woman holding money and phone

During a time when nearly all industries are in flux due to COVID-19’s economic impact, consumers’ minds are fixated on finding saving money wherever they can. While few people will be disconnecting from their cell phones to save money, many are rethinking their spending habits in regards to device upgrades. Many people are taking savvy measures and using trade-in “hacks” to reduce the cost of owning a smartphone.

WeSellCellular recently set out to capture a snapshot of attitudes and trends regarding trade-in and cost-saving practices in the current economic climate. End-user feedback is important for retailers and wholesalers because it offers a way to make measurable predictions and assessments regarding demand and customer behavior going forward. To get a better understanding of attitudes and habits regarding phone upgrades, we asked customers to share how they’ve approached saving money amid COVID-19. What many in the resale industry may find fascinating is how quickly phone users have adapted by using hacks that allow them to get the devices and models they want while managing costs. For some, adapting has been a necessity due to the fact that they’ve lost access to work phones while companies are shut down. Others simply have had a hard time justifying the cost of a new phone.

Pouncing on Discounts

Many customers are taking the patient route by waiting for discounts that would put pricey phones within reach. “I recently bought a new cell phone and was able to save a significant amount of money by waiting for a special discount on a less recent model,” shares Jesse Silkoff, Co-Founder and President of MyRoofingPal. Many respondents repeated Silkoff’s sentiment of being willing to wait for a discount on a slightly older model.

“Verizon is my service/contract provider, and I always wait until they have exceptional deals on new phones before I buy,” shares Dan Bailey, President of Wikilawn Lawn Care. “This means I sometimes miss out on the latest models, but I’m not usually bothered by that.” Generally, it seems that customers are less obsessed with getting the “latest and greatest” models than they are with paying a reasonable price for a good product.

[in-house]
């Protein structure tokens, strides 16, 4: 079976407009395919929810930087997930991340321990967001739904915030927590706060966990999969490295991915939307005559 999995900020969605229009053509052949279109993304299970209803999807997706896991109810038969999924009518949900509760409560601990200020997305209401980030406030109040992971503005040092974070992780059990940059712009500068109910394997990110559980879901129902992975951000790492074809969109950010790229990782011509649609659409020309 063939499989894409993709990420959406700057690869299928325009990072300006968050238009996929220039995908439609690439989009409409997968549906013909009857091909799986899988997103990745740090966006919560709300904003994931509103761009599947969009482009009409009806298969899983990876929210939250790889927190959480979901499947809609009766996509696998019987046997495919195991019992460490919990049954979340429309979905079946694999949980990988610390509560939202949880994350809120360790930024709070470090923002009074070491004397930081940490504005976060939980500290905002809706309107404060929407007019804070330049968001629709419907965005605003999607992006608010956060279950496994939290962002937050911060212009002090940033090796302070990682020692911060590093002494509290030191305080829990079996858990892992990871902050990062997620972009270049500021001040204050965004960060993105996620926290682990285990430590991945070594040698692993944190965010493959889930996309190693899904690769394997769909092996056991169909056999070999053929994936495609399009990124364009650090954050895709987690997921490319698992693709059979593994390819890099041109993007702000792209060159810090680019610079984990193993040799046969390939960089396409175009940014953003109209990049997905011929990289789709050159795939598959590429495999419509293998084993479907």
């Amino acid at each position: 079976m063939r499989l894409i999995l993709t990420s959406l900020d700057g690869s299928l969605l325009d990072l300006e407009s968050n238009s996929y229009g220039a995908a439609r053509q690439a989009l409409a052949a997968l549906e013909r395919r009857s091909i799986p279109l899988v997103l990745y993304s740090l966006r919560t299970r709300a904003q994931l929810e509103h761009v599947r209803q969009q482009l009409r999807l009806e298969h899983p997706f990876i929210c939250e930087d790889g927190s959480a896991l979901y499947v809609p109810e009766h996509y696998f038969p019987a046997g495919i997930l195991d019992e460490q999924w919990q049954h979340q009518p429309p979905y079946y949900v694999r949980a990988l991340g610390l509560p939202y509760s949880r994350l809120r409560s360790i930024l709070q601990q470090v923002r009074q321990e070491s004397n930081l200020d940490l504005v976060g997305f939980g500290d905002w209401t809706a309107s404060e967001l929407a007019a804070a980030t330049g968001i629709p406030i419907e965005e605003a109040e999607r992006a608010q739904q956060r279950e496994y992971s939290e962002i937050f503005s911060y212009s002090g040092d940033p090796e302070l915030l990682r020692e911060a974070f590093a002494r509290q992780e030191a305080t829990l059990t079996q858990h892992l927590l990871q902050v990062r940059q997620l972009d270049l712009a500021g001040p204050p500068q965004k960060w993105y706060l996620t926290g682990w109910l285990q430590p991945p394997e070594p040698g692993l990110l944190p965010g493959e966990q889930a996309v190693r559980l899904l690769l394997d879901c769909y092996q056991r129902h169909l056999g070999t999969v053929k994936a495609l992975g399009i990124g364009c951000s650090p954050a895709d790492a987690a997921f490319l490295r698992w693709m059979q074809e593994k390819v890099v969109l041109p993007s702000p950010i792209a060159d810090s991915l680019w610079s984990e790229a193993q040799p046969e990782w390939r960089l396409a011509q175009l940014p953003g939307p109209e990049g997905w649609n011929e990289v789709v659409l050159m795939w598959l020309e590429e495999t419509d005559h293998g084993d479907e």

Seeking Manufacturer-Exclusive Upgrade Options

For some phone customers, simply inquiring about what their preferred manufacturer is willing to offer is the best strategy for upgrading. Laurie Wilkins, the Founder of Call Outdoors, shared that he was able to trade in his old iPhone for a new model by cashing in Apple gift cards that were paid out when he gave back his old phone. “The experience was quick and easy, and it’s not much of a hassle, except for the fact that I had to physically go to the store,” says Laurie. Laurie’s experience shows that customers are willing to make the physical journey to a brick-and-mortar store if it means getting what looks like the best deal. Laurie also shared that he had no apprehensions about letting his old device go if it meant saving a little more. “I’ll probably never use my old phone anyway, so I think it’s a better deal than letting an old device gather dust in my drawer,” he reasons.

Opting for Refurbished